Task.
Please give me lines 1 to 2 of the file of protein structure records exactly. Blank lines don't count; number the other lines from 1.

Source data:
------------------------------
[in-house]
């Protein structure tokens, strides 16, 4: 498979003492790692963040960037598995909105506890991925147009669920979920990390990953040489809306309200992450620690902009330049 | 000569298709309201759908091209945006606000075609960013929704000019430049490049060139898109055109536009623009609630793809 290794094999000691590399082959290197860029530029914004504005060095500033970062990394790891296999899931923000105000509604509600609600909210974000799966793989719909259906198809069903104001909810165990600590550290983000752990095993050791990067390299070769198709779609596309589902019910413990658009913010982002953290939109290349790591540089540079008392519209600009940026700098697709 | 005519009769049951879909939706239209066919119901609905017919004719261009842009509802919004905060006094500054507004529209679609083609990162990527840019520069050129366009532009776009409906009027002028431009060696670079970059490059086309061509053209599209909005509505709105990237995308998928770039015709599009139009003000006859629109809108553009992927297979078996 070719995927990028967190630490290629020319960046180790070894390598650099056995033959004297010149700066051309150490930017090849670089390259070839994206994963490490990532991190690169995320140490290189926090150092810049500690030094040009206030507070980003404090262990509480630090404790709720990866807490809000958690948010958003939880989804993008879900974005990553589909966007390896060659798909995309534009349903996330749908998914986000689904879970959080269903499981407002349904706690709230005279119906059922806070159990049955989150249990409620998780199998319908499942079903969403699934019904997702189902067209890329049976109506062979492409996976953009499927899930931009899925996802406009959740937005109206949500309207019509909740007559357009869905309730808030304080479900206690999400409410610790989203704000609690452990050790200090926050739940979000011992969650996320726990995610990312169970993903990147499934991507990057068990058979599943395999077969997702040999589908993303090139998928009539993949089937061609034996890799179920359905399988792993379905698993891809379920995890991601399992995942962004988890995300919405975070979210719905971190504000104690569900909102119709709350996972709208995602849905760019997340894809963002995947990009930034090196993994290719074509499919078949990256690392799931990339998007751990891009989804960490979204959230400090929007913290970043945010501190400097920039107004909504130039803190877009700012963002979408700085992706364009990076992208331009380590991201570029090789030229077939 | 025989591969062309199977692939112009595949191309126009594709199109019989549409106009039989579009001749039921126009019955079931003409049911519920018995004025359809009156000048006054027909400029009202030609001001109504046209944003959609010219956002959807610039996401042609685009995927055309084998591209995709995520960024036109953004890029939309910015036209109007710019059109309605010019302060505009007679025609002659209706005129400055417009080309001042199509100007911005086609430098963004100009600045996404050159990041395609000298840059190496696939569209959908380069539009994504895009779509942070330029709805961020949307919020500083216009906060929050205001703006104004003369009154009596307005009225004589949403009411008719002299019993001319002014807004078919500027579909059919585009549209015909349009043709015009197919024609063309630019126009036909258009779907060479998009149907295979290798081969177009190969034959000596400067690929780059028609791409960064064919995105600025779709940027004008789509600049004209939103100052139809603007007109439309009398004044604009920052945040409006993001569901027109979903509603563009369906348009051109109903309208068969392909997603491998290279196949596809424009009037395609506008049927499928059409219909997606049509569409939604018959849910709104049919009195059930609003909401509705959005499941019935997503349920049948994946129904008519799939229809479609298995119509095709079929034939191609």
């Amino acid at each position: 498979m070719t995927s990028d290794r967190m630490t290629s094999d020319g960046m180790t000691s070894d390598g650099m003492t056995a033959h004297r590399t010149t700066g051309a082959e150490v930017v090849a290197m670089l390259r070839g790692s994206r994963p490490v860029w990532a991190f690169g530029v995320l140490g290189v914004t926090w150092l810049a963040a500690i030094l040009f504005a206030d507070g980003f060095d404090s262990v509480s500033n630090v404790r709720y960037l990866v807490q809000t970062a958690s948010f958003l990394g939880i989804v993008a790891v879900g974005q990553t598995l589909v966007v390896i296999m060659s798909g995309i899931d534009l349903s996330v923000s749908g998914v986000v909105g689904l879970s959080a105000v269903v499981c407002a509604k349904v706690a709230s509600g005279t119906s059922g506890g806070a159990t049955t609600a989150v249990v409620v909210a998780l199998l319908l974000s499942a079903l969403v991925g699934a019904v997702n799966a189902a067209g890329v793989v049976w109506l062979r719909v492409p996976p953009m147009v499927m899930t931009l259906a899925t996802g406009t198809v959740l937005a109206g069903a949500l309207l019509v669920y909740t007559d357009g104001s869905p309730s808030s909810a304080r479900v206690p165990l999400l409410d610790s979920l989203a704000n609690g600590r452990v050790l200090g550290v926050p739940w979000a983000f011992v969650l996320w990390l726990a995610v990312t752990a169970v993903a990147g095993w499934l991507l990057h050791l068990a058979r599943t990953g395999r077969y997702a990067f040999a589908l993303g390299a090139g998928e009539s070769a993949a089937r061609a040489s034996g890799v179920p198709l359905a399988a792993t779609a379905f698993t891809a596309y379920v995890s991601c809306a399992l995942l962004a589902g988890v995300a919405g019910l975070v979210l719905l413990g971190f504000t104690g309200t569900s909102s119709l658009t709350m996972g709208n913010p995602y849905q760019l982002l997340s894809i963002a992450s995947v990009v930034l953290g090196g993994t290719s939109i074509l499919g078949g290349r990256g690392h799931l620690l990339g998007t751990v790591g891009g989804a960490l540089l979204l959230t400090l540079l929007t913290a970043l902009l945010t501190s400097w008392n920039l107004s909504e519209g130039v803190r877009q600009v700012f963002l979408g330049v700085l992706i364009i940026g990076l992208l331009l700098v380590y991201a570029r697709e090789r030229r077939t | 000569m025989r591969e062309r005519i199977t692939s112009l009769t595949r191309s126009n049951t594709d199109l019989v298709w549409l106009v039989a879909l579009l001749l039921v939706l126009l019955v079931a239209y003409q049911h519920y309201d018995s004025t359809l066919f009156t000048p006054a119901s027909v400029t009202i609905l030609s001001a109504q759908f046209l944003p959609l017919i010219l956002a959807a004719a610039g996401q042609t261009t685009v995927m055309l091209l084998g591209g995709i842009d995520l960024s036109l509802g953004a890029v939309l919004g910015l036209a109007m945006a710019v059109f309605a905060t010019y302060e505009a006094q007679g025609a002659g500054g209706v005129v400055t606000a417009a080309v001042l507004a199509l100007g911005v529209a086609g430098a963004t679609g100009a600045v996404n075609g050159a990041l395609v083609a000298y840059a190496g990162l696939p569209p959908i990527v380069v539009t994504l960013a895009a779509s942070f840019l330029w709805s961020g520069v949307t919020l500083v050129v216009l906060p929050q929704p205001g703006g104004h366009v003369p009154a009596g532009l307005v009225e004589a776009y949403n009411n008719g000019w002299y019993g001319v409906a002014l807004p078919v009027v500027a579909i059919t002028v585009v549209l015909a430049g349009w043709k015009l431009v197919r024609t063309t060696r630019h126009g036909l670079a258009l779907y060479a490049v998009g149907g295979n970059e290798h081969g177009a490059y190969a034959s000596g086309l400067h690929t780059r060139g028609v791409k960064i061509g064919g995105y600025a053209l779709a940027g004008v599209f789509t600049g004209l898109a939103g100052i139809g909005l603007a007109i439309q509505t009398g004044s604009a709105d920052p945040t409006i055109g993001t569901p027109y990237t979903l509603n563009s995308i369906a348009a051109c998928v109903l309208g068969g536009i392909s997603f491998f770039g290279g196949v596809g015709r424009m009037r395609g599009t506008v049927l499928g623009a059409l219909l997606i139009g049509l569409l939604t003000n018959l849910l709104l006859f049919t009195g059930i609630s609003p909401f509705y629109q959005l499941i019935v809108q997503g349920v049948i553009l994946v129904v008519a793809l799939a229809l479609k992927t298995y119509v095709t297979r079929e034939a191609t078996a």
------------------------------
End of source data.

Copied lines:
[in-house]
């Protein structure tokens, strides 16, 4: 498979003492790692963040960037598995909105506890991925147009669920979920990390990953040489809306309200992450620690902009330049 | 000569298709309201759908091209945006606000075609960013929704000019430049490049060139898109055109536009623009609630793809 290794094999000691590399082959290197860029530029914004504005060095500033970062990394790891296999899931923000105000509604509600609600909210974000799966793989719909259906198809069903104001909810165990600590550290983000752990095993050791990067390299070769198709779609596309589902019910413990658009913010982002953290939109290349790591540089540079008392519209600009940026700098697709 | 005519009769049951879909939706239209066919119901609905017919004719261009842009509802919004905060006094500054507004529209679609083609990162990527840019520069050129366009532009776009409906009027002028431009060696670079970059490059086309061509053209599209909005509505709105990237995308998928770039015709599009139009003000006859629109809108553009992927297979078996 070719995927990028967190630490290629020319960046180790070894390598650099056995033959004297010149700066051309150490930017090849670089390259070839994206994963490490990532991190690169995320140490290189926090150092810049500690030094040009206030507070980003404090262990509480630090404790709720990866807490809000958690948010958003939880989804993008879900974005990553589909966007390896060659798909995309534009349903996330749908998914986000689904879970959080269903499981407002349904706690709230005279119906059922806070159990049955989150249990409620998780199998319908499942079903969403699934019904997702189902067209890329049976109506062979492409996976953009499927899930931009899925996802406009959740937005109206949500309207019509909740007559357009869905309730808030304080479900206690999400409410610790989203704000609690452990050790200090926050739940979000011992969650996320726990995610990312169970993903990147499934991507990057068990058979599943395999077969997702040999589908993303090139998928009539993949089937061609034996890799179920359905399988792993379905698993891809379920995890991601399992995942962004988890995300919405975070979210719905971190504000104690569900909102119709709350996972709208995602849905760019997340894809963002995947990009930034090196993994290719074509499919078949990256690392799931990339998007751990891009989804960490979204959230400090929007913290970043945010501190400097920039107004909504130039803190877009700012963002979408700085992706364009990076992208331009380590991201570029090789030229077939 | 025989591969062309199977692939112009595949191309126009594709199109019989549409106009039989579009001749039921126009019955079931003409049911519920018995004025359809009156000048006054027909400029009202030609001001109504046209944003959609010219956002959807610039996401042609685009995927055309084998591209995709995520960024036109953004890029939309910015036209109007710019059109309605010019302060505009007679025609002659209706005129400055417009080309001042199509100007911005086609430098963004100009600045996404050159990041395609000298840059190496696939569209959908380069539009994504895009779509942070330029709805961020949307919020500083216009906060929050205001703006104004003369009154009596307005009225004589949403009411008719002299019993001319002014807004078919500027579909059919585009549209015909349009043709015009197919024609063309630019126009036909258009779907060479998009149907295979290798081969177009190969034959000596400067690929780059028609791409960064064919995105600025779709940027004008789509600049004209939103100052139809603007007109439309009398004044604009920052945040409006993001569901027109979903509603563009369906348009051109109903309208068969392909997603491998290279196949596809424009009037395609506008049927499928059409219909997606049509569409939604018959849910709104049919009195059930609003909401509705959005499941019935997503349920049948994946129904008519799939229809479609298995119509095709079929034939191609």